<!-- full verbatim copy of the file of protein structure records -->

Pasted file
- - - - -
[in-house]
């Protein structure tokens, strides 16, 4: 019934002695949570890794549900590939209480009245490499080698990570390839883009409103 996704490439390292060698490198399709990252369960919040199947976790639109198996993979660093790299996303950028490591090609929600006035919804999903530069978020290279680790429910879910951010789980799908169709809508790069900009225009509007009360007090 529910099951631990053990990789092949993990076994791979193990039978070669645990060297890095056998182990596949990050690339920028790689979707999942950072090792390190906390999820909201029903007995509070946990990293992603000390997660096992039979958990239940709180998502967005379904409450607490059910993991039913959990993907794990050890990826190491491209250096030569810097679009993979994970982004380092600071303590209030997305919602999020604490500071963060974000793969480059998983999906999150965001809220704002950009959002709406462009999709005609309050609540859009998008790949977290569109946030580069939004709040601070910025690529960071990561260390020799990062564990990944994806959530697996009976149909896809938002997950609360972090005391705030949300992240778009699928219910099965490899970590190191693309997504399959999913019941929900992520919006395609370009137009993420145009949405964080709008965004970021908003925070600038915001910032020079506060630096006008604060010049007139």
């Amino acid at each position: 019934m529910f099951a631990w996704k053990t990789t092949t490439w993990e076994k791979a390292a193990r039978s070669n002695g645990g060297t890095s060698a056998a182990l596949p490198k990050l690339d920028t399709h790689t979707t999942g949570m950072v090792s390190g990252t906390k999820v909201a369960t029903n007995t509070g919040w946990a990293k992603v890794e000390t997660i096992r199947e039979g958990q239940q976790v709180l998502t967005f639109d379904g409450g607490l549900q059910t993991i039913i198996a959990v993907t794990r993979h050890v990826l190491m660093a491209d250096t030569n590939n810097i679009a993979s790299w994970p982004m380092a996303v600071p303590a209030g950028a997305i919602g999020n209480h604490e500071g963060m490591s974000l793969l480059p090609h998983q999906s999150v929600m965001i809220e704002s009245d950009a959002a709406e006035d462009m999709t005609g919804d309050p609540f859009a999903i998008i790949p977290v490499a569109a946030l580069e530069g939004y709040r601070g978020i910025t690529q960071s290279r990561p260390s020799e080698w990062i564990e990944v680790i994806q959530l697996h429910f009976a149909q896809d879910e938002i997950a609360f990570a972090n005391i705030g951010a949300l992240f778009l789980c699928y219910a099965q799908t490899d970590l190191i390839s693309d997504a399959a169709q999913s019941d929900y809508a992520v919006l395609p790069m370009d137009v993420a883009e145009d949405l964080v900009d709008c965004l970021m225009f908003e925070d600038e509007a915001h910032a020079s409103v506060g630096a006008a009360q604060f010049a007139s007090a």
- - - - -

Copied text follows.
[in-house]
């Protein structure tokens, strides 16, 4: 019934002695949570890794549900590939209480009245490499080698990570390839883009409103 996704490439390292060698490198399709990252369960919040199947976790639109198996993979660093790299996303950028490591090609929600006035919804999903530069978020290279680790429910879910951010789980799908169709809508790069900009225009509007009360007090 529910099951631990053990990789092949993990076994791979193990039978070669645990060297890095056998182990596949990050690339920028790689979707999942950072090792390190906390999820909201029903007995509070946990990293992603000390997660096992039979958990239940709180998502967005379904409450607490059910993991039913959990993907794990050890990826190491491209250096030569810097679009993979994970982004380092600071303590209030997305919602999020604490500071963060974000793969480059998983999906999150965001809220704002950009959002709406462009999709005609309050609540859009998008790949977290569109946030580069939004709040601070910025690529960071990561260390020799990062564990990944994806959530697996009976149909896809938002997950609360972090005391705030949300992240778009699928219910099965490899970590190191693309997504399959999913019941929900992520919006395609370009137009993420145009949405964080709008965004970021908003925070600038915001910032020079506060630096006008604060010049007139």
């Amino acid at each position: 019934m529910f099951a631990w996704k053990t990789t092949t490439w993990e076994k791979a390292a193990r039978s070669n002695g645990g060297t890095s060698a056998a182990l596949p490198k990050l690339d920028t399709h790689t979707t999942g949570m950072v090792s390190g990252t906390k999820v909201a369960t029903n007995t509070g919040w946990a990293k992603v890794e000390t997660i096992r199947e039979g958990q239940q976790v709180l998502t967005f639109d379904g409450g607490l549900q059910t993991i039913i198996a959990v993907t794990r993979h050890v990826l190491m660093a491209d250096t030569n590939n810097i679009a993979s790299w994970p982004m380092a996303v600071p303590a209030g950028a997305i919602g999020n209480h604490e500071g963060m490591s974000l793969l480059p090609h998983q999906s999150v929600m965001i809220e704002s009245d950009a959002a709406e006035d462009m999709t005609g919804d309050p609540f859009a999903i998008i790949p977290v490499a569109a946030l580069e530069g939004y709040r601070g978020i910025t690529q960071s290279r990561p260390s020799e080698w990062i564990e990944v680790i994806q959530l697996h429910f009976a149909q896809d879910e938002i997950a609360f990570a972090n005391i705030g951010a949300l992240f778009l789980c699928y219910a099965q799908t490899d970590l190191i390839s693309d997504a399959a169709q999913s019941d929900y809508a992520v919006l395609p790069m370009d137009v993420a883009e145009d949405l964080v900009d709008c965004l970021m225009f908003e925070d600038e509007a915001h910032a020079s409103v506060g630096a006008a009360q604060f010049a007139s007090a």